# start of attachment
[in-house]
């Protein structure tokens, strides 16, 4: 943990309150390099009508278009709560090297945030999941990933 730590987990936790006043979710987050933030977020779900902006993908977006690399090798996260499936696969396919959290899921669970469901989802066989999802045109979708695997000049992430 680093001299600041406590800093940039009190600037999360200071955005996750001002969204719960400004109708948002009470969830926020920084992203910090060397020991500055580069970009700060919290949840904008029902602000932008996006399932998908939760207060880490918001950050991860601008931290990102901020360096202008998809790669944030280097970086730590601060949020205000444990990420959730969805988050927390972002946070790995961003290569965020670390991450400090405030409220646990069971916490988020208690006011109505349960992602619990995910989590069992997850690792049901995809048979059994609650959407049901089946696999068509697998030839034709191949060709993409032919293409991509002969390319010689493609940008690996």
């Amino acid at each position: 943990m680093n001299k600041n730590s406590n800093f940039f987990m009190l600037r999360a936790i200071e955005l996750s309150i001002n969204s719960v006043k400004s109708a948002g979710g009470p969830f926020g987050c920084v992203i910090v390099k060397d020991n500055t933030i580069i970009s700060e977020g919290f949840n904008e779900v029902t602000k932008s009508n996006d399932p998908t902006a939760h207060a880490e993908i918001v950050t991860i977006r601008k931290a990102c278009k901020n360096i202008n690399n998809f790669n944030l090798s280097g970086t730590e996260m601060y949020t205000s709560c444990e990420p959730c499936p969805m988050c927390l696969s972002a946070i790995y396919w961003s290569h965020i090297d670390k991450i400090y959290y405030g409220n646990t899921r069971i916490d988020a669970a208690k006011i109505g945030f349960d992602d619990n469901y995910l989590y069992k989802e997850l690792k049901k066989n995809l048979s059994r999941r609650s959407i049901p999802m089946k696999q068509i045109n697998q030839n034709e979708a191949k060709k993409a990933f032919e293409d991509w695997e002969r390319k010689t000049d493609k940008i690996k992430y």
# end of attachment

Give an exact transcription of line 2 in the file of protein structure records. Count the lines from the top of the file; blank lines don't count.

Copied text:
């Protein structure tokens, strides 16, 4: 943990309150390099009508278009709560090297945030999941990933 730590987990936790006043979710987050933030977020779900902006993908977006690399090798996260499936696969396919959290899921669970469901989802066989999802045109979708695997000049992430 680093001299600041406590800093940039009190600037999360200071955005996750001002969204719960400004109708948002009470969830926020920084992203910090060397020991500055580069970009700060919290949840904008029902602000932008996006399932998908939760207060880490918001950050991860601008931290990102901020360096202008998809790669944030280097970086730590601060949020205000444990990420959730969805988050927390972002946070790995961003290569965020670390991450400090405030409220646990069971916490988020208690006011109505349960992602619990995910989590069992997850690792049901995809048979059994609650959407049901089946696999068509697998030839034709191949060709993409032919293409991509002969390319010689493609940008690996």